To be effective, a bullet must transfer its kinetic energy to vital organs of the target. It needs to stop, or at least slow down, deep in the target to do this. Thus, we need both expansion and penetration if the bullet is to be effective. As some deer hunters know, a bullet that doesn’t expand just pokes a pencil-sized hole and lets the deer run off; so does a bullet that disintegrates on the surface. We measured the expansion of these revolver bullets and reported their expansion ratio. That’s the increase in frontal area divided by the original frontal area. If a bullet failed to expand, its expansion ratio would be 0 percent. We also measured penetration. [IMGCAP(2)]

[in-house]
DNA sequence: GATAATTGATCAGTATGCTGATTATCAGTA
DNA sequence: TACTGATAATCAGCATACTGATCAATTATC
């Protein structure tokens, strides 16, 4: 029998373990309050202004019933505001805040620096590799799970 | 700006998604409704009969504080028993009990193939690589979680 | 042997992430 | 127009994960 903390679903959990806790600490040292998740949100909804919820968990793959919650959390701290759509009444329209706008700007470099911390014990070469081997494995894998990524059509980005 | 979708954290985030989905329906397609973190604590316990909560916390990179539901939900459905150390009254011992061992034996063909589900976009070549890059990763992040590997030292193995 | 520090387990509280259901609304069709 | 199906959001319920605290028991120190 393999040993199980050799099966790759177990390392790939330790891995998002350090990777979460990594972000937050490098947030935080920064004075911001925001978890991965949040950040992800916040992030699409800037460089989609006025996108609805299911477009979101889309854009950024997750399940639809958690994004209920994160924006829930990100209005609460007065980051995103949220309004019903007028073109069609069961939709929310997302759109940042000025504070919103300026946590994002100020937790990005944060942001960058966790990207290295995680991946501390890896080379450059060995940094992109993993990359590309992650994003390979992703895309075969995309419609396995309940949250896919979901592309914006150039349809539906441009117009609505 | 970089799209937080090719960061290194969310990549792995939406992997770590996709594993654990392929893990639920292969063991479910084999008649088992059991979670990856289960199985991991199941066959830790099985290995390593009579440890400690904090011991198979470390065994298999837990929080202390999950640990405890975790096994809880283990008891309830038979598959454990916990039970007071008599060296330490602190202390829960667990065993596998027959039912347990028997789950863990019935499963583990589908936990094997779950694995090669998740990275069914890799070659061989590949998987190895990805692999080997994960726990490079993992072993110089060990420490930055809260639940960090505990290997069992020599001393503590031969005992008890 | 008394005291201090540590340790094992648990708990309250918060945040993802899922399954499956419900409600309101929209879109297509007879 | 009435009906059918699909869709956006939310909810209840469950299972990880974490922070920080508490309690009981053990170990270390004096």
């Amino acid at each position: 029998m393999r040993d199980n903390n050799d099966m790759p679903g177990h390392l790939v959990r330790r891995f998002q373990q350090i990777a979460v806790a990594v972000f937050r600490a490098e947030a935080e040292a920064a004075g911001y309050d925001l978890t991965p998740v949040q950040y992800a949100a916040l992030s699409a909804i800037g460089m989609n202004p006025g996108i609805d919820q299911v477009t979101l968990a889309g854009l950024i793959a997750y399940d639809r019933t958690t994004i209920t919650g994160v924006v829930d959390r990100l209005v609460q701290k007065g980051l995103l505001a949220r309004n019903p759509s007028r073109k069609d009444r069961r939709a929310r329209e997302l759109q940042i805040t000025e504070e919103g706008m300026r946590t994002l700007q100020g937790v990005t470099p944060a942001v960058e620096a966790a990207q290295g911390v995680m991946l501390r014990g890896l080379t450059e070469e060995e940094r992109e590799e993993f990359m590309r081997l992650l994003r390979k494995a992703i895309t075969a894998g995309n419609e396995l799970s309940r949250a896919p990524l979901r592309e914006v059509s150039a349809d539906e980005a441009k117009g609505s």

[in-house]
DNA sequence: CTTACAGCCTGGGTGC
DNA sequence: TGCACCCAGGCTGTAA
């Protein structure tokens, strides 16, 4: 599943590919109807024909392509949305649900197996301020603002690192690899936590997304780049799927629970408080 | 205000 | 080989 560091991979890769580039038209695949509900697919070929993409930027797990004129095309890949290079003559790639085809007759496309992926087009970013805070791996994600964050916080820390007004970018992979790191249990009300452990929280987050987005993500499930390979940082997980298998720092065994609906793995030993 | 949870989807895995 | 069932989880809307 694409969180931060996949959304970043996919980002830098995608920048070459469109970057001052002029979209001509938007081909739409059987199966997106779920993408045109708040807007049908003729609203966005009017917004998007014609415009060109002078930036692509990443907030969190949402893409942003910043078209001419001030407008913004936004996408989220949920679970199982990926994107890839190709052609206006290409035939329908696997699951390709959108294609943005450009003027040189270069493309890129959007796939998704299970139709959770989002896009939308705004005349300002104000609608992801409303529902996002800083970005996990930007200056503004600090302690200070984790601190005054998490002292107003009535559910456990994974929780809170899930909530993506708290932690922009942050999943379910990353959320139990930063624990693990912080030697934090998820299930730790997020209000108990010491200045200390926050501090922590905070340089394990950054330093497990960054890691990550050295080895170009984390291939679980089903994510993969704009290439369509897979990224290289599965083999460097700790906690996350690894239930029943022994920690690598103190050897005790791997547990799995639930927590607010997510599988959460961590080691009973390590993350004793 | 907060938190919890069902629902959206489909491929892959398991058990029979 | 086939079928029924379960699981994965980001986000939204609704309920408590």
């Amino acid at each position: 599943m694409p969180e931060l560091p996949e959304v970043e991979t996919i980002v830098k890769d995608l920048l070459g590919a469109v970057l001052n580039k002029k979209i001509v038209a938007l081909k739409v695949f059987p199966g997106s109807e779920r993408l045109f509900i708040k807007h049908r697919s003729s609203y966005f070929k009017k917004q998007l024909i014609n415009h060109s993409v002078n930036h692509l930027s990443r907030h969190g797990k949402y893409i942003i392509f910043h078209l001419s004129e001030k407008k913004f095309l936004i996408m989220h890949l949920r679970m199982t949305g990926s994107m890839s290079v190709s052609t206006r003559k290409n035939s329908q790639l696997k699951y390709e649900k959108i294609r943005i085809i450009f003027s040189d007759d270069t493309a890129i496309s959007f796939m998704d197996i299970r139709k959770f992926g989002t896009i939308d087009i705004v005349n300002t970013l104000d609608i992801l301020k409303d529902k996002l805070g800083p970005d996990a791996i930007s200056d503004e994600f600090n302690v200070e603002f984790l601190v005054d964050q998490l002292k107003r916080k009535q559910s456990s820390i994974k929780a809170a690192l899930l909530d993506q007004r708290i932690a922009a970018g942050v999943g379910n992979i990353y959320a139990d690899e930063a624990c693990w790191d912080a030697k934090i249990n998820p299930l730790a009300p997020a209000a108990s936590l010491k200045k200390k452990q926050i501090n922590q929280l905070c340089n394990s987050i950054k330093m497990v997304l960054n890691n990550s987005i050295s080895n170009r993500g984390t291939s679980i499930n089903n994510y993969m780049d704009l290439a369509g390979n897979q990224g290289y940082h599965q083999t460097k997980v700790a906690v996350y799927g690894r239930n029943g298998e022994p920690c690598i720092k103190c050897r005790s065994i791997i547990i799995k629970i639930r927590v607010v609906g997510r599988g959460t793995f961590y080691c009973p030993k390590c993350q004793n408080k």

Kind and Knox Ordnance Gelatin was used as our expansion and penetration medium. It is formulated to resemble mammal flesh and blood as closely as possible. Using gelatin, every bullet encounters exactly the same impact medium, a result not possible with actual meat and bone. This allows the relative performance of each bullet to be judged more fairly. We measured and recorded the penetration and expansion of each bullet fired into our 18-inch block of gelatin. Only one bullet completely penetrated our block of gelatin; it totally failed to expand. All the other bullets expanded, at least to some extent, and penetrated at least 13 inches; 12 inches is generally considered the acceptable minimum penetration for defense loads.